As grotesque neon-light signboards shout their messages out in the darkness of night, the ANC’s signature of their quarter century of rule has been rife in evidence in the first weeks of 2020. No, not the good life of liberty that the movement had promised, but the embrace and celebration of rampant incompetence.
Nowhere was that more obvious than:
in the jubilation about matriculation results;
when senior well-decorated police officers didn’t know their right from their left at the funeral of Richard Maponya;
in both the presentation of and applause for the platitudes in Pres. Ramaphosa’s ‘January 8 speech’.
Matric results: better outcome than Bantu education?
Cyril Ramaphosa’s commitment to revitalise the economy reminds one almost of president
Zuma’s commitment to combat corruption: spraying air freshener to divert
attention from a rotting carcass.
The person who promised in his New Dawn manifesto a growth rate of 3% in 2018 through “an unrelenting focus on economic growth” has delivered after 18 months a growth rate of 1.3% in 2018 and negative growth up to date for 2019. Some people would say low growth is still growth, however economic growth below the population growth rate impoverishes the population.
presides over an economy in worse shape than when he assumed power: one
Is South Africa’s ‘radical transformation‘ from a leader to a laggard in the upper middle-income countries the cause or the result of a brain drain? It is hard to tell. What is certain, is that there is an extremely strong inverse correlation.
In fact, it is so strong that one can use one statistic to deduce the other. And if high-skilled emigration is going to continue, the country’s decline towards the ranks of the lower middle-income countries will also continue.
Small enterprise in South Africa is unimportant for the Government. Whilst there is lip service to creating conducive conditions for small enterprise, the Government ignores the reality of small formal firms disappearing at an alarming rate. Small enterprise is the canary in the coal mine of a toxic business environment: they die off first before the toxic conditions are lethal for large businesses.
Government favours Big Business (for tax income) or Big Labour (watering its socialist
roots to ensure worker class loyalties). Small business cannot fulfil either
these roles. The demise of small formal
enterprises in South Africa (as recorded in SARS data) is indicative of an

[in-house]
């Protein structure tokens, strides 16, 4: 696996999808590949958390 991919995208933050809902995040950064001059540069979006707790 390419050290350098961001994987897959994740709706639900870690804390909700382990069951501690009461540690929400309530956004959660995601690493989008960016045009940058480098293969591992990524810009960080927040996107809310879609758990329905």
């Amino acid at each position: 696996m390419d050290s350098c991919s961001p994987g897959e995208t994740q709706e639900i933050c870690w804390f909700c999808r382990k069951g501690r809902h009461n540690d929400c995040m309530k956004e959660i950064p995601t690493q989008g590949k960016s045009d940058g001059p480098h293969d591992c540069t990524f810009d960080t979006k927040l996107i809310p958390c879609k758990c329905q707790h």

utter indifference by Government to the plight of small enterprise.
That raises two questions:
Is the demolition of the small formal enterprise environment a strategy by Government to achieve its objective of radical racial economic transformation?
Is it also a strategy to plug a hole in the leaking SARS ship since, from a VAT perspective, businesses with a turnover below R1 million is a drain on Treasury?
Based on SARS data on Value Added Tax (VAT) covering the years 2007/8 to 2017/18 the devastation on micro and small businesses with a turnover of R1 million or less, is evident. The number of VAT vendors in this bracket declined by 49% from 300 299 in 2007/8 to 154 559 in 2017/18.
Is Donald Trump advising the ANC and the DA? Bashing (illegal?) immigration is a key pillar in both these campaigns and both parties are as wrong and misguided as Trump on this subject, trying to address consequences and ignoring the cause.
The ANC election manifesto promises the party will ensure “those who come to South Africa do so legally and that the country knows what they do while they are in the country”. It will take “tough measures against undocumented immigrants involved in criminal activities in the country or in cross-border crimes, including those involved in illegal trading and selling adulterated food in townships and villages”.
It is hard to spot the difference when the DA’s Musi Maimane says “securing our borders is not simply about keeping people out. It is about ensuring that all migration occurs legally and knowing who has entered the country. It is about being able to plan ahead and make sure our budgets can stretch to cover all they need to cover. It is about making it easier for those who want to enter South Africa legally – because we want legal, law-abiding people to bring their skills here and help grow our economy – but making it impossible for those who want to enter illegally.”
The landscape of incorporated South Africa in the financial and business services sector has changed dramatically: in 2007 a total of 222 532 companies in this sector submitted tax returns, but SARS Company Income Tax (CIT) data show by 2016 this figure had shrunk to 139 664: a 37% decline.
The CIT data base records a decline by almost 83 000 incorporated firms. What happened?
This sector includes banks, money lenders, short term insurance firms and independent brokers, investment advisors, business consulting firms as well as real estate services. Figure 1 shows how the number of firms were relatively stable from 2007 to 2010 before a rapid decline before stabilising again from 2014 onwards.